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New Report Suggests that Recess Is More than just a Break in the Day

Catherine is a senior communications professional helping social change organizations tell their story in powerful ways. She has expertise in public health, environmental stewardship, philanthropy and education. Follow her on Twitter @CatBrozena

playworks_infographic_mathematica-2013-250x321Much has been said of late about the importance of physical activity during the school day as being key to supporting academic performance in students. And there is plenty of research to back this assertion up. In May, the Institute of Medicine issued a report calling upon the nation’s schools to boost their efforts to get students moving.

Now a new study from John W. Gardner Center at Stanford University and Mathematica Policy Research highlights the widespread benefits of recess programs such as Playworks that do more than just provide a break in the day.

[quote align=”center” color=”#999999″]”These findings tell us there is much more to recess than meets the eye,” said Nancy Barrand, senior program officer for the Robert Wood Johnson Foundation, which sponsored the research trial. “If a single program at recess can prevent bullying, help students be more physically active, and give teachers more time to teach, it suggests that schools ought to take a much harder look at what is happening on their own playgrounds at recess.”[/quote]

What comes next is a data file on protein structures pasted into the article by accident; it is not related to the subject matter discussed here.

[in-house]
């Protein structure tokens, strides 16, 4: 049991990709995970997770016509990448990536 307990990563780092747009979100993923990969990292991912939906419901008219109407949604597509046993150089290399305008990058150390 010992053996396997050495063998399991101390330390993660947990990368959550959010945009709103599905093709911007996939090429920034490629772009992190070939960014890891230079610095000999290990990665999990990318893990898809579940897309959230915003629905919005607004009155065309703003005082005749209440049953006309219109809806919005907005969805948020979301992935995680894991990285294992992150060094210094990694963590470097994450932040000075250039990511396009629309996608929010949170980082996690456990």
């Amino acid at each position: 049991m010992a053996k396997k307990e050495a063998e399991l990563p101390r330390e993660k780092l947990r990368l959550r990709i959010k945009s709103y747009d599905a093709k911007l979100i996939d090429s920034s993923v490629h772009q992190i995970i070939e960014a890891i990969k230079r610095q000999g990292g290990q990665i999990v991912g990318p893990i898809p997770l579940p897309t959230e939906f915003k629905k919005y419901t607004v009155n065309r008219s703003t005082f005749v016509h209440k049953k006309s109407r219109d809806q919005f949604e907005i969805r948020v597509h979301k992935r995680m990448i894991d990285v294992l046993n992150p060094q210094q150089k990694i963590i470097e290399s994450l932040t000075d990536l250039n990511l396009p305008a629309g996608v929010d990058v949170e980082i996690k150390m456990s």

Research was conducted to evaluate the effectiveness of Playworks during the 2010-11 and 2011-12 school years. Key findings in the report include:

  • Less Bullying. Teachers in Playworks schools reported significantly less bullying and exclusionary behavior during recess compared to teachers in control schools—a 43 percent difference in average rating scores.
  • Increased Feelings of Safety at School. Playworks teachers’ average rating of students’ feelings of safety at school was 20 percent higher than the average rating reported by teachers in control schools.
  • More Vigorous Physical Activity. Accelerometer data showed that children in Playworks schools spent significantly more time in vigorous physical activity at recess than their peers in control schools (14 percent versus 10 percent of recess time—a 43 percent difference).
  • Ready to Learn. Teachers in Playworks schools reported spending significantly less time to transition from recess to learning activities (34 percent fewer minutes).


Learn more about the report.

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